Retrospecting on the many missed opportunities of the Private Sector Development Initiative (PSDI)

By: Attorney Wonderr K. Freeman

Attorney Wonderr K. Freeman

The legendary Liberian journalist and writer par excellence, Tom Kamara, frequently summed up his many musings on happenings in Liberia with the quip: this too is Liberia. When I ponder on how the brilliant idea of the Ministry of Finance and Development Planning’s (MFDP) Private Sector Development Initiative (PDSI) went from grace to disgrace, I’m inclined to invoke Tom Kamara’s quip and conclude that so much of the poverty experienced in Liberia is self-inflicted. What is wrong with this country? What can’t we just get it right for once? What kind of people who take so much pleasure in stealing from their own country time and again? How do these our brothers and sisters sleep, knowing that their action is directly contributing to the poverty, illiteracy, malnutrition, disease and heaven knows what else?

The Private Sector Development Initiative (PSDI): how such a scheme is designed to work

Like I said in my opening, the PSDI was an excellent initiative. While the scheme was much more of a pilot project, it seemed to be patterned on the Keynesian economic theory of state-led intervention into the economy, as opposed to the classical laissez-faire approach. This approach in contemporary times has been fully validated by the rise of the Asian Tigers (economies of Singapore, Taiwan, South Korea, Hong Kong); as they were able to elevate their countries from third world status to industrialized nations in only a few decades. Now in 2014, similar state-led development model was introduced to Liberia with the PSDI. Like any one of the Asian Tigers (of the 60s), Liberia has a plethora of economic challenges affecting the private sector [and the economy in general] for which the PSDI fund could have been utilized to address. I can certainly enumerate a few:

  • A Liberian currency in perpetual devaluation (if you transact in LRD, you understand this)
  • An ever-widening trade deficit (year after year of imports value far greater than exports’ )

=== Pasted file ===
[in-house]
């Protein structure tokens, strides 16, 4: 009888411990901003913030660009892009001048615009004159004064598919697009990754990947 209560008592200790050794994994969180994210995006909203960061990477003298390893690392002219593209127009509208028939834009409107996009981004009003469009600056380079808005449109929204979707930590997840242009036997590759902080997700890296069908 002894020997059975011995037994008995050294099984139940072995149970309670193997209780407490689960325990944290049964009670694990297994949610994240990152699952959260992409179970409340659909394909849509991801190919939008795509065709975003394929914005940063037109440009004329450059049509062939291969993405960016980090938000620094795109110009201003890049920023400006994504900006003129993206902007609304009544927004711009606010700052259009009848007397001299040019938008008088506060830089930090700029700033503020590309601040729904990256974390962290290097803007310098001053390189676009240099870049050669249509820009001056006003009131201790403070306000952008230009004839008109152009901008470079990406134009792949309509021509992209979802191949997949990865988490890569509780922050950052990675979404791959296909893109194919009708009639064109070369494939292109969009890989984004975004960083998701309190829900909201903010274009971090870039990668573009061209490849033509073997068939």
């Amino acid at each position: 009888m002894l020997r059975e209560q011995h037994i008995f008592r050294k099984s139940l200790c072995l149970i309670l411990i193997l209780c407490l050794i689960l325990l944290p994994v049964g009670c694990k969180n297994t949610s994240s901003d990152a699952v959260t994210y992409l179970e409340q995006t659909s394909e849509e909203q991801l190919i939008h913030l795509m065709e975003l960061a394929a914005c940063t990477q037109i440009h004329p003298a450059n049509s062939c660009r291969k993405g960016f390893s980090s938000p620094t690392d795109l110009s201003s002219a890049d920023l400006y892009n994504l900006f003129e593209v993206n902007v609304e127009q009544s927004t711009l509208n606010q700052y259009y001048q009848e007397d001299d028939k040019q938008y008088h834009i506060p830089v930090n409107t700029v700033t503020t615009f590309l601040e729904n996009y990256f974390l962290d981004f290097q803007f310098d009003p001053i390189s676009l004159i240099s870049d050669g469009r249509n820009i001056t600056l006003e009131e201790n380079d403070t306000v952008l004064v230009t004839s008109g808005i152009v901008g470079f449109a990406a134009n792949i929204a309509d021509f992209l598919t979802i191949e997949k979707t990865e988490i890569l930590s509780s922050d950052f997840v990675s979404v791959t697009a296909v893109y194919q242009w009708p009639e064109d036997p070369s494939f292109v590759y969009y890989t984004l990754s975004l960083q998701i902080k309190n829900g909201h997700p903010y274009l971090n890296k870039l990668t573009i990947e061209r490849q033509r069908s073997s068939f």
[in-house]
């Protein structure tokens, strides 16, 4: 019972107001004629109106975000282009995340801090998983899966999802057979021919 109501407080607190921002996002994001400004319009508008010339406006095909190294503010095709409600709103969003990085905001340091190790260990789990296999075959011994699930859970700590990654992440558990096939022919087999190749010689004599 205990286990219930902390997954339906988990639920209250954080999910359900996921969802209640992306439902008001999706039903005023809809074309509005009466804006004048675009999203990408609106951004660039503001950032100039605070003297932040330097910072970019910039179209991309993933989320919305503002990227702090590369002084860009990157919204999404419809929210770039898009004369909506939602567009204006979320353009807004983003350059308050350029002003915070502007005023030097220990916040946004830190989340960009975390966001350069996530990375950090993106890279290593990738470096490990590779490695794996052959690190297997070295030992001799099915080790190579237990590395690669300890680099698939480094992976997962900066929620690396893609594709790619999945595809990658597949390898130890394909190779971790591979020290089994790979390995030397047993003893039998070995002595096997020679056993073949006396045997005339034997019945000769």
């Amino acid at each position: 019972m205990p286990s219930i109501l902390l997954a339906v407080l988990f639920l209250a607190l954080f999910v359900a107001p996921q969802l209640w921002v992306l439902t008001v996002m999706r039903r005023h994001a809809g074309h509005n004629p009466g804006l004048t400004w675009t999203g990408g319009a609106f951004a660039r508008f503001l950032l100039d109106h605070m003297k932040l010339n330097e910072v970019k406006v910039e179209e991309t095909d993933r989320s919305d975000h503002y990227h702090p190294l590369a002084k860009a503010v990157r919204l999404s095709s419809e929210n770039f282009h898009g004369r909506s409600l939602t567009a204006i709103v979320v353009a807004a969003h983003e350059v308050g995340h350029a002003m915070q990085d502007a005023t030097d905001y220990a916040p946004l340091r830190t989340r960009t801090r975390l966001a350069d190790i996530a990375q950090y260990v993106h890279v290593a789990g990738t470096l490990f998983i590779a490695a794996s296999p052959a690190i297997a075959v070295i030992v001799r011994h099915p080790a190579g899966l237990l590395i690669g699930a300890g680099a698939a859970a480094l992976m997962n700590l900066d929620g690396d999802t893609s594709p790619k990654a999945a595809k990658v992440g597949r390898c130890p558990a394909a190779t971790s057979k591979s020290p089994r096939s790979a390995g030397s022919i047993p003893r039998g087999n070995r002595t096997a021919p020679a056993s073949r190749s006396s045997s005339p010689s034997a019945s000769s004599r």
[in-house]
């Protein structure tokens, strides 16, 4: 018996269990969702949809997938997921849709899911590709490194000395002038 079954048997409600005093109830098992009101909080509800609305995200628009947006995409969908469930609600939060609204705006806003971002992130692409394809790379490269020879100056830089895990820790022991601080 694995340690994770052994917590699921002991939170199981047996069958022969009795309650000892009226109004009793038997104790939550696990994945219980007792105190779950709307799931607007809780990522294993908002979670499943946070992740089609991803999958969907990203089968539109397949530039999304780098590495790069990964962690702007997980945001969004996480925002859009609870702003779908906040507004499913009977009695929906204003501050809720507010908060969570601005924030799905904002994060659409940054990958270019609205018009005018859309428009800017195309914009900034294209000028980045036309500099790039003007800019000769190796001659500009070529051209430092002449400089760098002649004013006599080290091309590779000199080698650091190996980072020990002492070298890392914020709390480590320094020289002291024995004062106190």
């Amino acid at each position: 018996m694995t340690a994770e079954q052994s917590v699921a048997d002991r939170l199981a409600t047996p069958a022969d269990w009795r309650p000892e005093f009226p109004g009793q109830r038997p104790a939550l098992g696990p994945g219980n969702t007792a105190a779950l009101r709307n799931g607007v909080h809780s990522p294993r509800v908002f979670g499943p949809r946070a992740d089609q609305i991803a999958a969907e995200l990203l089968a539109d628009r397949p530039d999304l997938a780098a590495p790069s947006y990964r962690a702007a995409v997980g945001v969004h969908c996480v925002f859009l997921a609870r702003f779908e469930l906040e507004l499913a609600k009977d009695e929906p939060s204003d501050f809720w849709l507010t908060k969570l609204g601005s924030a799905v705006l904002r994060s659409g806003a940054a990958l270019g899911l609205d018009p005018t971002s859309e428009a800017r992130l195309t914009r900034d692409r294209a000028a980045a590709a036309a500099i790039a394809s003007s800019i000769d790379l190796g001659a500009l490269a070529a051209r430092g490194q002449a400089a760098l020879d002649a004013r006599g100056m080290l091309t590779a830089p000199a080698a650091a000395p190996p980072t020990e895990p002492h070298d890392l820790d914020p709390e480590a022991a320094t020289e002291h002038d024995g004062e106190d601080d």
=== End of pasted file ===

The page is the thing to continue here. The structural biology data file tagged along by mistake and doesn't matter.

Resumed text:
• An economy dominated by foreigners and the consequent capital flight
  • A very negligible level of manufacturing contribution to GDP (an average 7% maximum)

Based on some of these economic challenges, one would have expected some of the conditions to be set for participating in such a scheme (PSDI) would include a combination of the below:

  • Applicant/beneficiary business must be Liberian owned – 66-100% equity (Liberian participation)
  • Applicant/beneficiary business must have at least 20-50 Liberians in their employ (Liberian employment – insistence on support for SMEs as opposed to start-ups and microfinance)
  • Applicant/beneficiary business must be exporting at least 20-50% of it’s products (foreign exchange generation/LRD/USD/Euro rate appreciation)
  • Applicant/beneficiary business must be using/sourcing 30-50% of its materials from Liberia (value chains creation) and/or promoting of creativity, innovation and technology.
  • Of course other prudential conditions should include at least 3 years audited financial statements (ie no start-ups), no GOL-official linked business (conflict of interest) and no MFDP involvement in the appraisals and approvals of loans (proper governance structure)

Unfortunately however, such was not the case with the PSDI. The PSDI loan initiative was implemented the “Liberian way”. James Kollie and friends, shared the information by word of mouth, became designers, players and referees all at the same time. Instead of promoting genuine SMEs, we saw loads of fly-by-night “holding companies” selling “mineral water”. Not surprisingly, as the pilot project was being implemented the “Liberian way”, we saw how the MFPD employees, their cronies and their concubines became the primary beneficiaries. Three years later, this very laudable venture has gone bust, because of corruption, self-dealing, insider-dealing, and every other crooked scheme. And the culprits are likely to walk away with impunity as usual. Borrowing from Lib Hipco artists…if you are just coming… then welcome to Liberia!

The PSDI Audit has exposed several missed opportunities, a few of which I have opted to highlight in this piece.

  1. MFDP’s wasted opportunity to improve the economy – as stated earlier, the PSDI was an initiative to achieve some very laudable economic goals, like increasing employment, increasing Liberian participation in their own economy, promoting local manufacturing, promoting agro-processing industries, promoting businesses that generate foreign exchange, and engendering appreciation in the Liberian dollar etc. Instead of pursuing these lofty goals, all we saw was fraud, waste and abuse of public funds, with no one being held accountable as yet. Instead of building up genuine SMEs, we see fraudulent fly-by-night “holding companies” that were holding and are still holding nothing but the Liberian taxpayers’ money.